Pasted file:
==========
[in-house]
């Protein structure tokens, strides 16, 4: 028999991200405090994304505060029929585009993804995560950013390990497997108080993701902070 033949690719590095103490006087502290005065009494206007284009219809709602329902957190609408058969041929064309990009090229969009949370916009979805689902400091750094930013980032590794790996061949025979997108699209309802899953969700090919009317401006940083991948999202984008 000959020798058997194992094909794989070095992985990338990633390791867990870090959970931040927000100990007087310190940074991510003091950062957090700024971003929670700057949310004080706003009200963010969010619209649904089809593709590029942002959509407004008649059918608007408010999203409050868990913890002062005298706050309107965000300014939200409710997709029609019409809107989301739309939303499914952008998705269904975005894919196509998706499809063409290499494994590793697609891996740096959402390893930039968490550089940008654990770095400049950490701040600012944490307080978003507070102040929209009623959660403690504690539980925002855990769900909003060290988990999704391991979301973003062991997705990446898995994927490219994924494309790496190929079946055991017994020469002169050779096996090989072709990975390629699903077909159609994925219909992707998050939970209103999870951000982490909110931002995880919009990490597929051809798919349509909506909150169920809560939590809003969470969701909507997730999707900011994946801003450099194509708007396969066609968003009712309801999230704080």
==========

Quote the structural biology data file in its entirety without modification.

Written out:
[in-house]
């Protein structure tokens, strides 16, 4: 028999991200405090994304505060029929585009993804995560950013390990497997108080993701902070 033949690719590095103490006087502290005065009494206007284009219809709602329902957190609408058969041929064309990009090229969009949370916009979805689902400091750094930013980032590794790996061949025979997108699209309802899953969700090919009317401006940083991948999202984008 000959020798058997194992094909794989070095992985990338990633390791867990870090959970931040927000100990007087310190940074991510003091950062957090700024971003929670700057949310004080706003009200963010969010619209649904089809593709590029942002959509407004008649059918608007408010999203409050868990913890002062005298706050309107965000300014939200409710997709029609019409809107989301739309939303499914952008998705269904975005894919196509998706499809063409290499494994590793697609891996740096959402390893930039968490550089940008654990770095400049950490701040600012944490307080978003507070102040929209009623959660403690504690539980925002855990769900909003060290988990999704391991979301973003062991997705990446898995994927490219994924494309790496190929079946055991017994020469002169050779096996090989072709990975390629699903077909159609994925219909992707998050939970209103999870951000982490909110931002995880919009990490597929051809798919349509909506909150169920809560939590809003969470969701909507997730999707900011994946801003450099194509708007396969066609968003009712309801999230704080």